For more reading suggestions check out my Book Section. I feature such authors as Kathy Acker, Lisa Carver, Exene Cervenka, Cynthia Heimel, Pagan Kennedy, Carla Sinclair, Darcey Steinke, Cameron Tuttle and more!


Tues., April 9, 2002

Gen and Frank Can Decorate My Pad Any Day:
Let's say you have a really ugly room in your house. I mean REALLY ugly. It has a battered futon in the corner, disgusting pea-green paint on the walls and beige shag carpet with pet stains. Well, you'd be surprised how many other people have crappy rooms begging to be made over. That's where the TV show Trading Spaces comes in handy.

This isn't your normal home improvement show. Two sets of neighbors redecorate a room in each other's houses for two days on a $1,000 budget each with the help of two professional designers and one amazing carpenter. Now if you've ever tried to remove carpet, paint an entire room, build new furniture, sew slip covers and pillows and everything in between, you already know that $1,000 isn't a lot of money and two days is rather optimistic. Nonetheless, it makes for an interesting show thanks to the time crunch and the design ideas.

Based on a British show called Changing Rooms, this US version is a bit shall I say -- sassier? The host who keeps them on budget and on time, Paige Davis is perpetually perky. Designer Douglas Wilson usually does his rooms in a contemporary (and somewhat crome-crazy) style, which makes the usual dullsville neighbors freak out. Designer Hilda Santo-Tomas also transforms suburban rooms into more modern dwellings, but her final rooms have driven a few unsuspecting homeowners to cry. She once made a "orthagonal" grid room that made me think of the movie "Tron." Designer Laurie Hickson-Smith reminds me of the lost cast member on "Designing Women." And designer Vern Yip is the only one my boyfriend says would be allowed to decorate a room in his house. Vern is modern, but he won't paint your fireplace purple or your bedroom black. Carpenter Amy Wynn Pastor makes me wish I had paid attention in shop class, and the other carpenter, Ty Pennington, is a bit slapstick and cute in that scruffy-frat-boy-wearing-a-tool-belt kind of way.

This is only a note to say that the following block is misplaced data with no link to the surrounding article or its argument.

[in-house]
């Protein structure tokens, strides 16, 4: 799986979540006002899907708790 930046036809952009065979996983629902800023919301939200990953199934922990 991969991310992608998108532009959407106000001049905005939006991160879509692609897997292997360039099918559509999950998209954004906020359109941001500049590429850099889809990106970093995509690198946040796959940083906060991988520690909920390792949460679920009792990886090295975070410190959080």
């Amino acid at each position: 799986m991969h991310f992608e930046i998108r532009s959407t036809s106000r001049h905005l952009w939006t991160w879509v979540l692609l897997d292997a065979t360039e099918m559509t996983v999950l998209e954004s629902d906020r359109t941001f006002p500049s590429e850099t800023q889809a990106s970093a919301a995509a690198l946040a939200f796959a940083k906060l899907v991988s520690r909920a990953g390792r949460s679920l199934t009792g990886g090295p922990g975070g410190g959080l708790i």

However my favorite designers have to be Genevieve Gorder and Frank Bielec. Genevieve used to design hip rooms for MTV, is mostly seen barefoot while working and often has some of the more unusual ideas closer to what I would do. She once transformed an oh-hum teenager's room into a Moroccan bedroom!

Frank also has this great sense of creativity. Most teams seem pretty thrilled to get Frank as a designer because his ideas usually involve plenty of crafts, handpainted artistic projects and whimsical rooms. On the show, he's made a tiki bar, a teepee living room, a puppet playroom, a mermaid living room and a Southwest kitchen with a serape painted on the ceiling. Of course anyone who says, "Throw me on the ground and make me write a bad check" is okay in my book.

More fun: Which Trading Spaces Cast Member Are You? Quiz


Mon., April 8, 2002

I'm a Zine Addict:
Magazines like The New Yorker, Utne Reader and Wired are all fine and dandy, but I prefer to feed my brain with obscure and unusual zines.

I probably started my quest for zines with random content when I discovered Factsheet Five long , long ago. From its long list of reviews I then searched for every copy I could find of bOING! bOING!, Temp Slave, Thrift Score and Crap Hound. I did my part to support indie publishing by subscribing to other alternative magazines such as Bust, Giant Robot and Juxtapoz.

Now I find that I go straight to the zine section of any bookstore or newsstand I visit. I ignore the glossy, successful magazines for cheap-looking, Xeroxed labors of love. For example, Beer Frame editor Paul Lukas writes about everything from green ketchup marketing gimmicks to toothpick dispensers. To me, that's much more compelling than reading about the latest trends in any of those overpriced design magazines.

Does that make me a zine snob? Probably. But I know I prefer to read a zine made by someone truly passionate about his or her writing, than a publication dead-bent on selling me stuff I don't need. As silly as it may sound, I get a kick out of reading zines all about UFOs, conspiracy theories, breakfast cereal mascots, flea market treasures, robot-making tips and other oddball themes. I'd rather read Crimewave USA than Newsweek any day.


Sun., April 7, 2002

What Did He Say?:
Eavesdropping is really an art form. You have to pretend you're not listening to coversations, or else run the risk of getting caught and looking like a chump. In Passing does all the hard work for you. Read this collection of overheard conversation snippets broken down into categories such as funny, ironic, bizarre and tragic. Best quote so far is, "Harry Potter, Pottery Barn, what's the difference?